Daniel Kornhauser, Uri Wilensky and William Rand (2009)
Design Guidelines for Agent Based Model Visualization
Journal of Artificial Societies and Social Simulation
vol. 12, no. 2 1
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Received: 14-Aug-2008 Accepted: 01-Feb-2009 Published: 31-Mar-2009
NetLogo User Community Model
NetLogo Curricular Model
a) Confusing and Unaesthetic Visualizations
NetLogo Library Model
NetLogo Library Model
b) Clear and Aesthetic Visualizations
|Figure 2. Conventional ABM visualizations encompass well-established mathematical representations or natural phenomena. The viewer understands these graphical representations only because he has seen or studied similar representations previously|
|Figure 3. Unstructured ABM visualizations appear as irregular spatial patterns. They mostly convey information through the perception of the change of color, texture or spatial distribution of the composition. They are mostly characterized by an irregular spatial distribution of agents.|
|Figure 4. Structured ABM visualizations form an abstract or figurative shape or regular pattern. These visualizations are characterized by a regular spatial positioning of agents creating clusters, regions, aggregations, or particle trajectories.|
|Figure 5. Examples of different perception phenomena in visualizations|
|Figure 6. Examples of different perception phenomena in visualizations|
|Figure 7. Bertin's Visual Variables illustrated with NetLogo. An interactive applet, which changes each visual variable individually, can be viewed at http://ccl.northwestern.edu/papers/ABMVisualizationGuidelines/VisualVariables/.|
|Figure 8. Visual Variables Characteristics of Turtles. An interactive applet can be viewed at http://ccl.northwestern.edu/papers/ABMVisualizationGuidelines/VisualVariablesProperties/ .|
|Figure 9. Visual Variable Characteristics of Patches. An interactive applet can be viewed at http://ccl.northwestern.edu/papers/ABMVisualizationGuidelines/VisualVariablesProperties/ .|
Figure 10. Examples of transparency, textures, resolution, and crispness in ABM visualizations.
(We created these images using experimental NetLogo builds, except for Figure 10-d on the right where we blurred a screenshot with a graphics program)
|Figure 11. Examples of target detection, boundary detection, and counting & estimation tasks in NetLogo Models. The Disease Solo Model (Wilensky 2005) is at http://ccl.northwestern.edu/netlogo/models/DiseaseSolo. The Segregation Model (Wilensky 1998g) is at http://ccl.northwestern.edu/netlogo/models/Segregation. The Radioactive Decay Model (Wilensky 1998h) is at http://ccl.northwestern.edu/netlogo/models/Decay|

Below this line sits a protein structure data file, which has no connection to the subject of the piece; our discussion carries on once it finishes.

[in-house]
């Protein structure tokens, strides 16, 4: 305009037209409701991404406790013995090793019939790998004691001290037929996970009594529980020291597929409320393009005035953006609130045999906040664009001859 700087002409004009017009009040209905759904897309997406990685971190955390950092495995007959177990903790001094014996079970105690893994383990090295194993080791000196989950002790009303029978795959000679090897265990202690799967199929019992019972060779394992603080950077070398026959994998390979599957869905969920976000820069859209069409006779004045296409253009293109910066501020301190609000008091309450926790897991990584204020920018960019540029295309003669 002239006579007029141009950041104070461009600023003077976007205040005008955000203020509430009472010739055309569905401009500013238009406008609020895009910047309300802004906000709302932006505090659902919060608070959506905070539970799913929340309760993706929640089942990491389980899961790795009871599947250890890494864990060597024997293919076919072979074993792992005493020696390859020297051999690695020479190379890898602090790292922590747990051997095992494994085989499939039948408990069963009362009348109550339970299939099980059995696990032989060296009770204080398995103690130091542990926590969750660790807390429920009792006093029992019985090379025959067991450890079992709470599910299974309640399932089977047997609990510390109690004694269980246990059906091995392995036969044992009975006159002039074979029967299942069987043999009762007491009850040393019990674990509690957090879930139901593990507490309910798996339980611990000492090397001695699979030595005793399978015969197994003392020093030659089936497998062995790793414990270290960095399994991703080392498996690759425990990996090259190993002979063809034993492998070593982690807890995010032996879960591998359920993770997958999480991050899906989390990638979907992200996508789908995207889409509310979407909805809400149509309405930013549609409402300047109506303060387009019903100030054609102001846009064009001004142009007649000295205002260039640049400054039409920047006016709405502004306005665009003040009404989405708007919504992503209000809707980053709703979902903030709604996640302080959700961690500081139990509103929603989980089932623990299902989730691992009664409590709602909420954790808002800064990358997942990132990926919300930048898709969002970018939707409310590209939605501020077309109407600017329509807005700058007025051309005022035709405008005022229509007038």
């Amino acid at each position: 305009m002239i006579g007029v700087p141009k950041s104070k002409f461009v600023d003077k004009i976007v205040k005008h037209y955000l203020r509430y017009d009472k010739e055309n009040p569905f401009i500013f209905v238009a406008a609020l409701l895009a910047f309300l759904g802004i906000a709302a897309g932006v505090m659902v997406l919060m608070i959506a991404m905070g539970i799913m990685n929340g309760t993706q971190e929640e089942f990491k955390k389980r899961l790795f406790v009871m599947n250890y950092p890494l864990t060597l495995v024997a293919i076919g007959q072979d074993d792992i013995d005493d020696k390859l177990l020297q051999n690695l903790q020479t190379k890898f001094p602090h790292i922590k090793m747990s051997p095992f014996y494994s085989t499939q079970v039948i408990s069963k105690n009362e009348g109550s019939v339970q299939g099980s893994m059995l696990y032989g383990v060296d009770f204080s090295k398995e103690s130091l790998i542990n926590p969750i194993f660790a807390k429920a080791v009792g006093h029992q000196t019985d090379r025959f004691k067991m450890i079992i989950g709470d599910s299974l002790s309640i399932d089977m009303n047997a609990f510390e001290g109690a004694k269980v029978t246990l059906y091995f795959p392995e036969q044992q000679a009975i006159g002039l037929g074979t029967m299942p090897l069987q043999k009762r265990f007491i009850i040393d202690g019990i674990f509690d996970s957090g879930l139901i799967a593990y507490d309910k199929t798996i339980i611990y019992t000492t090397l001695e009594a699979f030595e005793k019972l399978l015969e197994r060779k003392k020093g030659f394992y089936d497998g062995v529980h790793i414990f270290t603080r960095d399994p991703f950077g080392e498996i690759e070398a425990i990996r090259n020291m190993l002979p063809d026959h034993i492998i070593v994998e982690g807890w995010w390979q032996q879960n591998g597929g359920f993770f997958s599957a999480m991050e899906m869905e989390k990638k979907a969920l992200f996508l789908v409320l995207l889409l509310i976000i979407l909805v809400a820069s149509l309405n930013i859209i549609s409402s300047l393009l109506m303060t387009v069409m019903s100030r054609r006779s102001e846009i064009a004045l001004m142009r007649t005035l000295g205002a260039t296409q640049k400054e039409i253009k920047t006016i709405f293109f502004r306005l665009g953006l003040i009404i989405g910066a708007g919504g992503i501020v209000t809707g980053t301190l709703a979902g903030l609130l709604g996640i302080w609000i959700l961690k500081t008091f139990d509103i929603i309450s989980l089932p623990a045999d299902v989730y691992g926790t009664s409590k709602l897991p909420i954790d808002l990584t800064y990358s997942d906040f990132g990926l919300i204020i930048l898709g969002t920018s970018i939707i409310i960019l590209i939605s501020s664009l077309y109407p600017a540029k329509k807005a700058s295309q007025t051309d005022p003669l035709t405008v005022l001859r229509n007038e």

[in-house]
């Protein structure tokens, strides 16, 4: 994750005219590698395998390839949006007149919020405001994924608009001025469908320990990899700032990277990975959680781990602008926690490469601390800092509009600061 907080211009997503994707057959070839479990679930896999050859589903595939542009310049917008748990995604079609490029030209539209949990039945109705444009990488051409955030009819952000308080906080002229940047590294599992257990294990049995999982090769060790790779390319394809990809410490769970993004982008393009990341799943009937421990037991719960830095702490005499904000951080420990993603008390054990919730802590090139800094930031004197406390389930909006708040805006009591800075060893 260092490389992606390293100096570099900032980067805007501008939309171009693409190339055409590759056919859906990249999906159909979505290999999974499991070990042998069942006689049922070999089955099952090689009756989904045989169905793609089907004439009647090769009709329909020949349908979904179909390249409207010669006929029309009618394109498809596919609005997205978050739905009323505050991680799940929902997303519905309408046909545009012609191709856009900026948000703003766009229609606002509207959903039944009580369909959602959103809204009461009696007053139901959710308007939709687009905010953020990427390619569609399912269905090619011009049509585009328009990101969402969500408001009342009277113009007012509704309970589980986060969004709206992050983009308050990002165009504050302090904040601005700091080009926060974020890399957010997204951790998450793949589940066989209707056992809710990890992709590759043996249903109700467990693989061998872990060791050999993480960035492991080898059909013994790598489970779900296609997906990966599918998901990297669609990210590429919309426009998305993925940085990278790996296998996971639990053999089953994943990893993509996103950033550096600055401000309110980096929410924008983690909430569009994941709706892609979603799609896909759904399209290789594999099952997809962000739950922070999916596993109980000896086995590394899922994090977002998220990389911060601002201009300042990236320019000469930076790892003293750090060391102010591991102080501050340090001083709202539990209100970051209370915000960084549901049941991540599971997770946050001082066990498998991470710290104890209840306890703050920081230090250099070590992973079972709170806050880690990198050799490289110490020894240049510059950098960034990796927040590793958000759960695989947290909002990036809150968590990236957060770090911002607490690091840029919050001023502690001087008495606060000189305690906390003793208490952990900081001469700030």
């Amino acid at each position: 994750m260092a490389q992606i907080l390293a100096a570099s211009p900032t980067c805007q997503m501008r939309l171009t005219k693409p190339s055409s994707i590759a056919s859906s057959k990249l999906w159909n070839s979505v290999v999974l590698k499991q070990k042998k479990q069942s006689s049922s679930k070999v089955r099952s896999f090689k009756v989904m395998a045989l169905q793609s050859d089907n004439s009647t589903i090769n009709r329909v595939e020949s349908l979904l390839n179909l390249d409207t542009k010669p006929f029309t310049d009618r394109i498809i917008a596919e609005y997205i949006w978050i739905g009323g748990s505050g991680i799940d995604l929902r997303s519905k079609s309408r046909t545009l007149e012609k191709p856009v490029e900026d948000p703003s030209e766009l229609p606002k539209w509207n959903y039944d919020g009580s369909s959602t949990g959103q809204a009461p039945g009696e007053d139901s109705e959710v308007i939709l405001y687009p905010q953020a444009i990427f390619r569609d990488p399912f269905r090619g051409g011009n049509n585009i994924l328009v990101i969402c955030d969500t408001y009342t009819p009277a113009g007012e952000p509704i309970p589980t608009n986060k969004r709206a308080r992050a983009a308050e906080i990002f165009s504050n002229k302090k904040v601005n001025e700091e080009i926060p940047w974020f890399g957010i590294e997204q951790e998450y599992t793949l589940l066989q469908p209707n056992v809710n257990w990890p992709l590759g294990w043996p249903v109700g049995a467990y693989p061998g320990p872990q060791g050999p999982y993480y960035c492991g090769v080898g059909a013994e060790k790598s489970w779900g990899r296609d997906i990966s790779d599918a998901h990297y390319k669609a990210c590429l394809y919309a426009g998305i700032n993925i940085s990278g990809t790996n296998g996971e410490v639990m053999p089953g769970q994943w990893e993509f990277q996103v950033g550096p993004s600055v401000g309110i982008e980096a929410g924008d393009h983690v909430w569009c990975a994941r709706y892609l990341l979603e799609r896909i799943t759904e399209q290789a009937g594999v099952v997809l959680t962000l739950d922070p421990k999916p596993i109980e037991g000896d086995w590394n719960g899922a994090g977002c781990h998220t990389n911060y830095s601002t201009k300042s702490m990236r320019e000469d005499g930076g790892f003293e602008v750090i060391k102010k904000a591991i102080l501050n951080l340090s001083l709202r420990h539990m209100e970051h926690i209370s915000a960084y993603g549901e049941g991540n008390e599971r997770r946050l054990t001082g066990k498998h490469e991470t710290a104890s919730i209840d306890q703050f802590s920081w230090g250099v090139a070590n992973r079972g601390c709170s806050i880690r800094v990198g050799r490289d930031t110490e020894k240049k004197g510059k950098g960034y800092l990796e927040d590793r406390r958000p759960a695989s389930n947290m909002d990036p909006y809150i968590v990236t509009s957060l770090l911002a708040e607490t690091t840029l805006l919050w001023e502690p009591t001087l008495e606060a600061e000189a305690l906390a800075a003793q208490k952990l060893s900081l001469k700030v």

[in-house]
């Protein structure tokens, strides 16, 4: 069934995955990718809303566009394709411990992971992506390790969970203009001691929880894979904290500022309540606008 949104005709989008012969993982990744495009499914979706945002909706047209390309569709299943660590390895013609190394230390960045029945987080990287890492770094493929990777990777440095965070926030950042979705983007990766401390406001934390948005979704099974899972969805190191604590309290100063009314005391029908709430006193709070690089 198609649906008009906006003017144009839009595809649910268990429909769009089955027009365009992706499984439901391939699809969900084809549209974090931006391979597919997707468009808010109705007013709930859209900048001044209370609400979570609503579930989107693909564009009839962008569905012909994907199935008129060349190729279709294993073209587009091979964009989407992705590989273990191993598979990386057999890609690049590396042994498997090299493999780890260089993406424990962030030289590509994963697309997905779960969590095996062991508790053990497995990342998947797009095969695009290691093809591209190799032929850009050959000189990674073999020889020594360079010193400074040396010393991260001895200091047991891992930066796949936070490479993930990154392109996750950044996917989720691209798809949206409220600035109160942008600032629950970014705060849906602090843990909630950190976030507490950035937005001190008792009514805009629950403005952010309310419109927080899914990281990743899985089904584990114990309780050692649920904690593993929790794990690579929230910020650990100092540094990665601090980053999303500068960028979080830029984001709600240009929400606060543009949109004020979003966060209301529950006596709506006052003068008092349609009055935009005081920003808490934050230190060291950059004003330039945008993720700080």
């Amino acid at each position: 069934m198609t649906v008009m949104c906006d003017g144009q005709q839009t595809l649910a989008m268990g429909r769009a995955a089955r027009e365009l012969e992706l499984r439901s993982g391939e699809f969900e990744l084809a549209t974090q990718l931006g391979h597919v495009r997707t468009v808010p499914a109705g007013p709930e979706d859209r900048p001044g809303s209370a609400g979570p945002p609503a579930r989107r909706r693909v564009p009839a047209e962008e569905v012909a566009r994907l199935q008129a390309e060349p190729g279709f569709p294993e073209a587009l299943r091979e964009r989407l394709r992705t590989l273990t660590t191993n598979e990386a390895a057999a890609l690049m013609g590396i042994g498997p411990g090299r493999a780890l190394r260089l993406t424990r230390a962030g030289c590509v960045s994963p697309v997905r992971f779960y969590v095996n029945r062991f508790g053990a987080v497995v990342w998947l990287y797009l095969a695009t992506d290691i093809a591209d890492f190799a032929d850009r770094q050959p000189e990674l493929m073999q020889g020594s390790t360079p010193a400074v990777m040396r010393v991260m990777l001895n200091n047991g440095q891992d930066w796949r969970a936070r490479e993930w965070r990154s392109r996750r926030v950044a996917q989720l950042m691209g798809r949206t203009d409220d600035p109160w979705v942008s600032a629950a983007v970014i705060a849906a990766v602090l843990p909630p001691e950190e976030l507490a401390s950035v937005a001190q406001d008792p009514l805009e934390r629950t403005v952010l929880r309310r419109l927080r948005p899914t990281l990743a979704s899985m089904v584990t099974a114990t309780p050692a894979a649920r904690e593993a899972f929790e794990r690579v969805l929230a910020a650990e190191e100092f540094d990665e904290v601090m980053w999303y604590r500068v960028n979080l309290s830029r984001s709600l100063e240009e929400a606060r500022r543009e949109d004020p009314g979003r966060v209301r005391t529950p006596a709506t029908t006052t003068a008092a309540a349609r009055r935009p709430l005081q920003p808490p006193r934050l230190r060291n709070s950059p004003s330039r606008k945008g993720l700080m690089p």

Figure 12. In the ABM visualizations a) and b), the key visual feature to distinguish is hue, which allows the viewer to estimate the number of red and green molecules. However, on the left, the bright white atoms interfere with the hue estimation. Changing the bright white atoms to darker gray atoms remedies the luminance-on-hue interference. Note that this interference is mostly perceived on a CRT or LCD display, which renders white with luminosity, as opposed to print where white appears as a lack of pigmentation. The Simple Kinetics 1 (Wilensky 1998i) Model is at http://ccl.northwestern.edu/netlogo/models/SimpleKinetics1. In the Figures 12-c and 12-d there are several key features to distinguish, mainly shape and color. This model contains four shapes: squares, hollow squares, circles, and hollow circles. They were replaced by crosses, dots, horizontal lines, and vertical lines. It was originally unfeasible to group the squares (filled square and hollow squares) due to the difference of luminosity between the hollow and filled shapes. The creation of textures allows the viewer to distinguish color and shape independently. However, this redesign still suffers from other interferences such as hue on texture. This redesign does not solve all the issues of this model, however it is an improvement. The NetLogo Ethnocentrism model (Wilensky 2006) is at http://ccl.northwestern.edu/papers/ABMVisualizationGuidelines/EthnocentrismUserStudy/.
|Figure 13. Generic design workflow of an ABM visualization. Initial implementation of the model followed by an iterative redesign composed by 3 steps Simplify, Emphasize, and Explain.|
|Figure 14. Several views of the Rumor Mill Model: This model shows how a rumor spreads. The rumor spreads when a person (represented by a patch) tells a rumor to a neighbor (represented by an adjacent patch). At each time step, every person who knows the rumor randomly chooses a neighbor to tell the rumor to diffuse. You can view the Rumor Mill Model (Wilensky 1998c) at http://ccl.northwestern.edu/netlogo/models/RumorMill.|
|Figure 15. Redundant visual features of the flock alignment. This redesigned flocking model is at http://ccl.northwestern.edu/papers/ABMVisualizationGuidelines/FlockingRedesign/|
|Figure 16. It is difficult to observe the micro-behavior in the left image, while in the right image, micro-behavior is explicitly shown: an agent is sick, becomes healthy, and has an offspring. http://ccl.northwestern.edu/papers/ABMVisualizationGuidelines/VirusUserStudy .|
|Figure 17. Initial visualization redesign of Series Circuit Model|
|Figure 18. Foreground enhancement of Series Circuit Model|
|Figure 19. Foreground enhancement of Series Circuit Model|
|Figure 20. Foreground enhancement of Series Circuit Model|
|Figure 21. Final design of Series Circuit Model|
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